Are You a Legal Professional?

Working Together to Resolve Custody

Child custody can be resolved through informal negotiations between the parents or other parties (usually with attorneys), through use of out-of-court alternative dispute resolution (ADR) proceedings that tend to facilitate a voluntary settlement, or in the traditional court setting -- where a family court judge makes final decisions. The vast majority of custody cases are resolved before issues must go before a family court judge, many through informal settlement negotiations or the use of ADR processes such as mediation and collaborative family law. Following is an overview to your options in resolving child custody out of court.

Settlement Through Informal Negotiations

If the parents or other parties in a custody dispute are willing to work together informally to resolve all issues related to child custody and visitation, they can negotiate an agreement (with or without the assistance of attorneys). In some cases, the parties in a custody dispute may prefer to have their positions negotiated by an attorney, or the parties may negotiate themselves, and consult their attorneys prior to finalizing any agreement.  The specific settlement negotiation process will vary in most cases, but the end result of successful settlement talks in a child custody case is a written agreement. This agreement may be referred to as a "settlement agreement" in some states, while in other states the document may be called a "custody agreement" or "parenting agreement." (More on finalizing this agreement below.)

Alternative Dispute Resolution (ADR) and Child Custody

For parents and other parties involved in a child custody matter, another option for reaching agreement is alternative dispute resolution (ADR) -- including processes such as mediation and collaborative law. ADR may prove to be a beneficial tool in resolving child custody issues, depending on factors such as 1) the degree to which the parents are in dispute on key issues related to custody and visitation, and 2) their willingness to work together to resolve those issues.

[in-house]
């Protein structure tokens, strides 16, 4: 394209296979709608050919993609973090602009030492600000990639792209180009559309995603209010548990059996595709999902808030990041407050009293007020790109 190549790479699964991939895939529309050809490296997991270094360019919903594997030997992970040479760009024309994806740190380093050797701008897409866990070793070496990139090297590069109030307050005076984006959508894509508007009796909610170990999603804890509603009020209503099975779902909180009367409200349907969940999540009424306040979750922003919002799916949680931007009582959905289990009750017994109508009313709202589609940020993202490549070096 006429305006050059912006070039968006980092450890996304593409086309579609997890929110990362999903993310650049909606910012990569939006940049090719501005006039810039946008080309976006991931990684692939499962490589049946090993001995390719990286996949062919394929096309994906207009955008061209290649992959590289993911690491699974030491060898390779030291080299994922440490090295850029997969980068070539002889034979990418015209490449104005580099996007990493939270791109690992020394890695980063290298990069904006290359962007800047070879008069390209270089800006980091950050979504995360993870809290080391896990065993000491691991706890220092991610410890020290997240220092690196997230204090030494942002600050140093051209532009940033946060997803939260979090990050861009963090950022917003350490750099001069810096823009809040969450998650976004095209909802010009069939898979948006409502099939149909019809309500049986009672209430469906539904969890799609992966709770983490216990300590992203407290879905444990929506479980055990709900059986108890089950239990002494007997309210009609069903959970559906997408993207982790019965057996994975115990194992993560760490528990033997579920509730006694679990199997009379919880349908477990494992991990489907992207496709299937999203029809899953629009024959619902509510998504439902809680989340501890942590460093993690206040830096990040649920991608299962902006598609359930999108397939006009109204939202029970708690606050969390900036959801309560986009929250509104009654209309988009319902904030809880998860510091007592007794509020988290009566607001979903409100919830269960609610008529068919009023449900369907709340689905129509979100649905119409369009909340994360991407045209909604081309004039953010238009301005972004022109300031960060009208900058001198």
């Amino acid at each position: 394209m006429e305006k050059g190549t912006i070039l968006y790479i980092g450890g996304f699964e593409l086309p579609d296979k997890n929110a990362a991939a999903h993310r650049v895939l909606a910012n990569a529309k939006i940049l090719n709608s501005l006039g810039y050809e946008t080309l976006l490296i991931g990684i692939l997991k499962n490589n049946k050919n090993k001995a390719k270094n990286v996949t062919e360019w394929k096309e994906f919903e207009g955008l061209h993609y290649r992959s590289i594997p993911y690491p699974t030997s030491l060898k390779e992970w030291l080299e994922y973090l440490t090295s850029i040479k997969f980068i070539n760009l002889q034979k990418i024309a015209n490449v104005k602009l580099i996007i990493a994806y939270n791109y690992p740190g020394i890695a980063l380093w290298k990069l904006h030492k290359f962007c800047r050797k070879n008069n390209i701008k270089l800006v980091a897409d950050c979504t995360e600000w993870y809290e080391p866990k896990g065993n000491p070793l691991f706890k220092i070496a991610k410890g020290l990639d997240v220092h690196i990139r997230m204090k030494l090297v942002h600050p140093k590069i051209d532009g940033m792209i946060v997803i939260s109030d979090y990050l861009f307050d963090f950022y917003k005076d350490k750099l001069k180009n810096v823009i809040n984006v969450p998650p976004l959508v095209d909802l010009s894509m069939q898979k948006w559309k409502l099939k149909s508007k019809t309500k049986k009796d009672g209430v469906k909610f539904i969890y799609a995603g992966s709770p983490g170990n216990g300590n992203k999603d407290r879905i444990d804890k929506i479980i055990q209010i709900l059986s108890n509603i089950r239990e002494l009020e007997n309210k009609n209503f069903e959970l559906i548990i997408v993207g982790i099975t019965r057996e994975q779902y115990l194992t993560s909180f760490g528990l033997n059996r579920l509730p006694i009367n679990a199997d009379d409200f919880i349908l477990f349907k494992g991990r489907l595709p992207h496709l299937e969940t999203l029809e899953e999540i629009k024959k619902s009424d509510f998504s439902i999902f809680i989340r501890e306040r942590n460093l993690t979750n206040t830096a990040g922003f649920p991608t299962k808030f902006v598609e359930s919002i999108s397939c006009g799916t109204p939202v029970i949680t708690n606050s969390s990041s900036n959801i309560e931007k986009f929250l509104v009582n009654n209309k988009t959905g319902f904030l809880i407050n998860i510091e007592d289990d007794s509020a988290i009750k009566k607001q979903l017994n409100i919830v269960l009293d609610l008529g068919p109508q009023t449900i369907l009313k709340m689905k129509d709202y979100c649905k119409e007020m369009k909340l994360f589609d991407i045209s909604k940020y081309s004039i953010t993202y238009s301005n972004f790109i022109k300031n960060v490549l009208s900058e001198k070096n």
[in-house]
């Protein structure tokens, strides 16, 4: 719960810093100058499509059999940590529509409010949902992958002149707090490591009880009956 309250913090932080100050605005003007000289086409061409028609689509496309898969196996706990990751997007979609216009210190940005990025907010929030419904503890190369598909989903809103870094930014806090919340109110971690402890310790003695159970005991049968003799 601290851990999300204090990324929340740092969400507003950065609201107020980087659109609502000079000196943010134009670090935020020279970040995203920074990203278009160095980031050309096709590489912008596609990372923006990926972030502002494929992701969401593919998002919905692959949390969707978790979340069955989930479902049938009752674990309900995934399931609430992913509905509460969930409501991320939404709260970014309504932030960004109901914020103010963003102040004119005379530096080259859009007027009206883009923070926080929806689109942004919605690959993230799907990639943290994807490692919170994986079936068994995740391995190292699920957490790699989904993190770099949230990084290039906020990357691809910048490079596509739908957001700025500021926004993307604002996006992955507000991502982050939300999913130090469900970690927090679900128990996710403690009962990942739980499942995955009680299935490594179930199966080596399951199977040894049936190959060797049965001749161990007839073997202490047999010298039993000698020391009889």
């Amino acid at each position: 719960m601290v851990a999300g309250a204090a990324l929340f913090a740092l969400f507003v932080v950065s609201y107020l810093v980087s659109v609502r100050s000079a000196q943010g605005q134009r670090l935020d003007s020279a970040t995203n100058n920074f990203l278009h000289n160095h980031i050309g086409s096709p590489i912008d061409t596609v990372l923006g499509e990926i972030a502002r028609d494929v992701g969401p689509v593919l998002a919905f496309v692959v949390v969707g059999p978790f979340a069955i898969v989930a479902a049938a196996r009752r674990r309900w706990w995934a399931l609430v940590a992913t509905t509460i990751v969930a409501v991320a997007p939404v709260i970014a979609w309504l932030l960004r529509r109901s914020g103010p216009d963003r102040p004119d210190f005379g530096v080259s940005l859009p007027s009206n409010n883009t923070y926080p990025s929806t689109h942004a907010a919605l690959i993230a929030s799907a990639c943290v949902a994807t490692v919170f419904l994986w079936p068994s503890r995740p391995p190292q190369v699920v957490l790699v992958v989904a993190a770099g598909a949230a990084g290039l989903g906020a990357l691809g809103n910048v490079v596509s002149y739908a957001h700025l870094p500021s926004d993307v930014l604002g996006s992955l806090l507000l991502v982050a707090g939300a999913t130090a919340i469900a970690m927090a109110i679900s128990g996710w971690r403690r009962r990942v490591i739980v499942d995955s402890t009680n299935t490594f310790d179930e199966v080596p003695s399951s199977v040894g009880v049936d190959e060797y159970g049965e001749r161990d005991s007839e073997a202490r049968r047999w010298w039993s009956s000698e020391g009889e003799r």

ADR Options

ADR processes tend to be less adversarial and more casual than the traditional court setting, and may encourage and facilitate early settlement. With mediation and collaborative family law, parents or other parties in a custody dispute (along with their attorneys) have an opportunity to play an active role in resolving key decisions related to custody and visitation, instead of having a third party (judge or jury) make those decisions. Rarely used in family law cases, arbitration is a more structured ADR option, in which a neutral third-party makes decisions after hearing each side's evidence and arguments. The arbitrator's decision in a custody case is not necessarily final, and the parties may still be able to resolve key issues before a court at a later date.  

In some states, divorcing parents are required to attempt resolution of custody disputes through mediation, so it is a good idea to understand your options. Learn more about out-of-court alternatives for resolving a child custody matter:

Mediation

Collaborative Family Law

Finalizing Custody Out-of-Court: Parenting Agreements

Whether the parties resolve a child custody dispute out-of-court through informal negotiation or ADR, the result is a written document which finalizes what was agreed upon. This agreement is usually shown to a judge for final approval. If the custody agreement is part of the parents' divorce, the agreement is filed in court in the county/district branch of state court where the divorce petition was filed. An informal court hearing may follow, during which the judge will ask some basic factual questions, and whether each party understands and chose to voluntarily sign the agreement. As long as the judge is satisfied that the agreement was fairly negotiated, and the terms do not appear to blatantly favor one spouse over the other, the agreement will almost always receive court approval. In most states, the custody or parenting agreement then becomes a binding court order or "decree," and the parents or other parties to the agreement must adhere to it or face legal consequences.

Next Steps
Contact a qualified child custody attorney to make sure
your rights are protected.
(e.g., Chicago, IL or 60611)

Help Me Find a Do-It-Yourself Solution